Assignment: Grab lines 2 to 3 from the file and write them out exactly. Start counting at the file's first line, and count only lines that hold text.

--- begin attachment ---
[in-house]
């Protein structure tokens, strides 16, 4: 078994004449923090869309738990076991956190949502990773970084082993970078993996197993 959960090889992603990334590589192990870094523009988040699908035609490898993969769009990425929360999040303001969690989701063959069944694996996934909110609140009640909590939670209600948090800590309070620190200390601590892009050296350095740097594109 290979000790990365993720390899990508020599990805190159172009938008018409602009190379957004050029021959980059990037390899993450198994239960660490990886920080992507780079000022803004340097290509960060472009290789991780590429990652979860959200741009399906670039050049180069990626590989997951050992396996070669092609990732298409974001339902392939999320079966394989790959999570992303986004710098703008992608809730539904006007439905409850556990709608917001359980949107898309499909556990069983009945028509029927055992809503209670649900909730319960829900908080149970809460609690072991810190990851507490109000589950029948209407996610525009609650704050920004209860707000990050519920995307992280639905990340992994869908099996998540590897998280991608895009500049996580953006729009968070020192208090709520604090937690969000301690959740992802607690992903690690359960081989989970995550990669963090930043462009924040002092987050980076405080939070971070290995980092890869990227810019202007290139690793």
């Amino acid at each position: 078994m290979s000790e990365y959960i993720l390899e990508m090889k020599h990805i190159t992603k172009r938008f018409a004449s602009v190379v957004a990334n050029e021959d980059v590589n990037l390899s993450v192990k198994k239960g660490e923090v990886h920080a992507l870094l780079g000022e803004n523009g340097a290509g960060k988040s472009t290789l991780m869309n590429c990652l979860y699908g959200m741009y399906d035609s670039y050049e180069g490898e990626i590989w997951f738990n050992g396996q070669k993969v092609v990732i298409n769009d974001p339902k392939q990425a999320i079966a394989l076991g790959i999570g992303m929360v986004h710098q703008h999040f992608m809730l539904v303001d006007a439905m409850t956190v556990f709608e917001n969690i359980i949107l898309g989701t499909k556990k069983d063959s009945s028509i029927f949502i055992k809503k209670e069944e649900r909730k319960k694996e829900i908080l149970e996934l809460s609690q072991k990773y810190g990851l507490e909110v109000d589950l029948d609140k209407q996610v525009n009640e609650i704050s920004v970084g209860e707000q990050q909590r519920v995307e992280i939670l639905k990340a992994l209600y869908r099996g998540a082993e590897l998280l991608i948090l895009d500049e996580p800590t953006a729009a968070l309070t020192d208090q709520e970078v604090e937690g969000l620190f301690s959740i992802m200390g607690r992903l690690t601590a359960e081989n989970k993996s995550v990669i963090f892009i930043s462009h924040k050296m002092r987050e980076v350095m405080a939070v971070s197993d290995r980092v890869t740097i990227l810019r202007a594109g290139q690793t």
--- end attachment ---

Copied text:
């Protein structure tokens, strides 16, 4: 078994004449923090869309738990076991956190949502990773970084082993970078993996197993 959960090889992603990334590589192990870094523009988040699908035609490898993969769009990425929360999040303001969690989701063959069944694996996934909110609140009640909590939670209600948090800590309070620190200390601590892009050296350095740097594109 290979000790990365993720390899990508020599990805190159172009938008018409602009190379957004050029021959980059990037390899993450198994239960660490990886920080992507780079000022803004340097290509960060472009290789991780590429990652979860959200741009399906670039050049180069990626590989997951050992396996070669092609990732298409974001339902392939999320079966394989790959999570992303986004710098703008992608809730539904006007439905409850556990709608917001359980949107898309499909556990069983009945028509029927055992809503209670649900909730319960829900908080149970809460609690072991810190990851507490109000589950029948209407996610525009609650704050920004209860707000990050519920995307992280639905990340992994869908099996998540590897998280991608895009500049996580953006729009968070020192208090709520604090937690969000301690959740992802607690992903690690359960081989989970995550990669963090930043462009924040002092987050980076405080939070971070290995980092890869990227810019202007290139690793």
């Amino acid at each position: 078994m290979s000790e990365y959960i993720l390899e990508m090889k020599h990805i190159t992603k172009r938008f018409a004449s602009v190379v957004a990334n050029e021959d980059v590589n990037l390899s993450v192990k198994k239960g660490e923090v990886h920080a992507l870094l780079g000022e803004n523009g340097a290509g960060k988040s472009t290789l991780m869309n590429c990652l979860y699908g959200m741009y399906d035609s670039y050049e180069g490898e990626i590989w997951f738990n050992g396996q070669k993969v092609v990732i298409n769009d974001p339902k392939q990425a999320i079966a394989l076991g790959i999570g992303m929360v986004h710098q703008h999040f992608m809730l539904v303001d006007a439905m409850t956190v556990f709608e917001n969690i359980i949107l898309g989701t499909k556990k069983d063959s009945s028509i029927f949502i055992k809503k209670e069944e649900r909730k319960k694996e829900i908080l149970e996934l809460s609690q072991k990773y810190g990851l507490e909110v109000d589950l029948d609140k209407q996610v525009n009640e609650i704050s920004v970084g209860e707000q990050q909590r519920v995307e992280i939670l639905k990340a992994l209600y869908r099996g998540a082993e590897l998280l991608i948090l895009d500049e996580p800590t953006a729009a968070l309070t020192d208090q709520e970078v604090e937690g969000l620190f301690s959740i992802m200390g607690r992903l690690t601590a359960e081989n989970k993996s995550v990669i963090f892009i930043s462009h924040k050296m002092r987050e980076v350095m405080a939070v971070s197993d290995r980092v890869t740097i990227l810019r202007a594109g290139q690793t």